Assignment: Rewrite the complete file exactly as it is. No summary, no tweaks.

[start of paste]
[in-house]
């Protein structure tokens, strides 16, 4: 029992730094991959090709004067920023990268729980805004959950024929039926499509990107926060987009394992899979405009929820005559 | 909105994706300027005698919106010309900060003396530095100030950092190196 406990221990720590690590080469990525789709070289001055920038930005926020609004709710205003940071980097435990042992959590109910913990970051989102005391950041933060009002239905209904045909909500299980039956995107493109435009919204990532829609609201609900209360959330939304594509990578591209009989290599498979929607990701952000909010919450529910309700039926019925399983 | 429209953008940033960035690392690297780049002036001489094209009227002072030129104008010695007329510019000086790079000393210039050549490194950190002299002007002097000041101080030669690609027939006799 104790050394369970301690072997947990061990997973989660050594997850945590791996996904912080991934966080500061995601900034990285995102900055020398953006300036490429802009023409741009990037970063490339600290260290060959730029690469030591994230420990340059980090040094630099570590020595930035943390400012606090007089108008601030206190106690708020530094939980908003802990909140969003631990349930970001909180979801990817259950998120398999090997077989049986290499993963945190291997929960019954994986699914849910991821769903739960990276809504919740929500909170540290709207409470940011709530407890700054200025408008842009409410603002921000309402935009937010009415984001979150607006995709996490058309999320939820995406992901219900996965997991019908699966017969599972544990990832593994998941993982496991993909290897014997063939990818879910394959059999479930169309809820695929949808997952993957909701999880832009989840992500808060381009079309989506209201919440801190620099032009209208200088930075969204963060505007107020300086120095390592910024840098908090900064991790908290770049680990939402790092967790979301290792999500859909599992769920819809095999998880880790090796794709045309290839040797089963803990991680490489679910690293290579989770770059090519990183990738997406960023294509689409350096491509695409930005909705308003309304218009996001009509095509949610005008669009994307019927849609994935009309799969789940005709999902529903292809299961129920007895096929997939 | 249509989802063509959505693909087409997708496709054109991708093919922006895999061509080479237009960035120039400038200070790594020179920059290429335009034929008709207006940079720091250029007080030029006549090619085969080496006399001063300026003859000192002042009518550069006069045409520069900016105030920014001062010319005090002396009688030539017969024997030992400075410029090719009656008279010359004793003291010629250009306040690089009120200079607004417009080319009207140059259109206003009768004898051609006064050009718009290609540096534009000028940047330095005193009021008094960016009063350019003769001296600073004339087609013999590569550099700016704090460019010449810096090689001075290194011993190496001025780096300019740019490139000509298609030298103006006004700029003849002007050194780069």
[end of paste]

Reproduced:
[in-house]
């Protein structure tokens, strides 16, 4: 029992730094991959090709004067920023990268729980805004959950024929039926499509990107926060987009394992899979405009929820005559 | 909105994706300027005698919106010309900060003396530095100030950092190196 406990221990720590690590080469990525789709070289001055920038930005926020609004709710205003940071980097435990042992959590109910913990970051989102005391950041933060009002239905209904045909909500299980039956995107493109435009919204990532829609609201609900209360959330939304594509990578591209009989290599498979929607990701952000909010919450529910309700039926019925399983 | 429209953008940033960035690392690297780049002036001489094209009227002072030129104008010695007329510019000086790079000393210039050549490194950190002299002007002097000041101080030669690609027939006799 104790050394369970301690072997947990061990997973989660050594997850945590791996996904912080991934966080500061995601900034990285995102900055020398953006300036490429802009023409741009990037970063490339600290260290060959730029690469030591994230420990340059980090040094630099570590020595930035943390400012606090007089108008601030206190106690708020530094939980908003802990909140969003631990349930970001909180979801990817259950998120398999090997077989049986290499993963945190291997929960019954994986699914849910991821769903739960990276809504919740929500909170540290709207409470940011709530407890700054200025408008842009409410603002921000309402935009937010009415984001979150607006995709996490058309999320939820995406992901219900996965997991019908699966017969599972544990990832593994998941993982496991993909290897014997063939990818879910394959059999479930169309809820695929949808997952993957909701999880832009989840992500808060381009079309989506209201919440801190620099032009209208200088930075969204963060505007107020300086120095390592910024840098908090900064991790908290770049680990939402790092967790979301290792999500859909599992769920819809095999998880880790090796794709045309290839040797089963803990991680490489679910690293290579989770770059090519990183990738997406960023294509689409350096491509695409930005909705308003309304218009996001009509095509949610005008669009994307019927849609994935009309799969789940005709999902529903292809299961129920007895096929997939 | 249509989802063509959505693909087409997708496709054109991708093919922006895999061509080479237009960035120039400038200070790594020179920059290429335009034929008709207006940079720091250029007080030029006549090619085969080496006399001063300026003859000192002042009518550069006069045409520069900016105030920014001062010319005090002396009688030539017969024997030992400075410029090719009656008279010359004793003291010629250009306040690089009120200079607004417009080319009207140059259109206003009768004898051609006064050009718009290609540096534009000028940047330095005193009021008094960016009063350019003769001296600073004339087609013999590569550099700016704090460019010449810096090689001075290194011993190496001025780096300019740019490139000509298609030298103006006004700029003849002007050194780069």